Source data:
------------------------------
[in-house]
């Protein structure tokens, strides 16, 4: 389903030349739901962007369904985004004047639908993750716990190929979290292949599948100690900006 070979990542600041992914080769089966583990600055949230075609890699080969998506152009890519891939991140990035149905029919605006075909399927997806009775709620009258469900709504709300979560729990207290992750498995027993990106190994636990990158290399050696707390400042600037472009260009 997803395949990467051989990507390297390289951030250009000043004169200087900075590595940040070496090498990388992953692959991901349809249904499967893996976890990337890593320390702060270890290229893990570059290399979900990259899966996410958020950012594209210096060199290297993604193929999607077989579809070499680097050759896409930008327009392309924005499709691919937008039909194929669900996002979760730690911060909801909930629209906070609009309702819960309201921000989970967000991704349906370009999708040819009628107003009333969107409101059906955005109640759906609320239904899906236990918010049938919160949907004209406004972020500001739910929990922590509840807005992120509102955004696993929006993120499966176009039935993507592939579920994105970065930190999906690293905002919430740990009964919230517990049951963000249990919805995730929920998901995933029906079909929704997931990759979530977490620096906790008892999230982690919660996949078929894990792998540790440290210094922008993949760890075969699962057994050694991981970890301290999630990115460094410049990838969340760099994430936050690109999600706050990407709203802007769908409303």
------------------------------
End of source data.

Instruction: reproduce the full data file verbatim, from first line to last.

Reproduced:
[in-house]
């Protein structure tokens, strides 16, 4: 389903030349739901962007369904985004004047639908993750716990190929979290292949599948100690900006 070979990542600041992914080769089966583990600055949230075609890699080969998506152009890519891939991140990035149905029919605006075909399927997806009775709620009258469900709504709300979560729990207290992750498995027993990106190994636990990158290399050696707390400042600037472009260009 997803395949990467051989990507390297390289951030250009000043004169200087900075590595940040070496090498990388992953692959991901349809249904499967893996976890990337890593320390702060270890290229893990570059290399979900990259899966996410958020950012594209210096060199290297993604193929999607077989579809070499680097050759896409930008327009392309924005499709691919937008039909194929669900996002979760730690911060909801909930629209906070609009309702819960309201921000989970967000991704349906370009999708040819009628107003009333969107409101059906955005109640759906609320239904899906236990918010049938919160949907004209406004972020500001739910929990922590509840807005992120509102955004696993929006993120499966176009039935993507592939579920994105970065930190999906690293905002919430740990009964919230517990049951963000249990919805995730929920998901995933029906079909929704997931990759979530977490620096906790008892999230982690919660996949078929894990792998540790440290210094922008993949760890075969699962057994050694991981970890301290999630990115460094410049990838969340760099994430936050690109999600706050990407709203802007769908409303």